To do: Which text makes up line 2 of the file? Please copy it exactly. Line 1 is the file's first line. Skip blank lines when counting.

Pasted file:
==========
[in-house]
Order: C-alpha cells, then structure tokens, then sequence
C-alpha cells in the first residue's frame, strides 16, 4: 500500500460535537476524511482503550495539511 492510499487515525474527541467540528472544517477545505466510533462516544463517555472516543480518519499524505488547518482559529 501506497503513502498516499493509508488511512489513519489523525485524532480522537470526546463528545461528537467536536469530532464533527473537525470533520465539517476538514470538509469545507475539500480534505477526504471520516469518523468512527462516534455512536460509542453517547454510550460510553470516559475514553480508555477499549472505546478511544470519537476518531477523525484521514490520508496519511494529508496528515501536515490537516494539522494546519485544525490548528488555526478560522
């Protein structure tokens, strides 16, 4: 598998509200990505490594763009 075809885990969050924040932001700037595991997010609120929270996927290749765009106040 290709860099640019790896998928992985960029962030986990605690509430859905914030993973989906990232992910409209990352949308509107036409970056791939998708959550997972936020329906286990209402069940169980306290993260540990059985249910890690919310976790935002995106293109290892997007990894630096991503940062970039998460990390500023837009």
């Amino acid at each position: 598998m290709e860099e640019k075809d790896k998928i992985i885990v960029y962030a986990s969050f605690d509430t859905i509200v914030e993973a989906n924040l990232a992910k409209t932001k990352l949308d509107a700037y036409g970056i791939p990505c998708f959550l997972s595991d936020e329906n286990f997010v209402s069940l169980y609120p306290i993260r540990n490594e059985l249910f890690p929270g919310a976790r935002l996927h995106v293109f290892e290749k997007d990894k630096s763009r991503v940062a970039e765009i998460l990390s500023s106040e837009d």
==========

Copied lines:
Order: C-alpha cells, then structure tokens, then sequence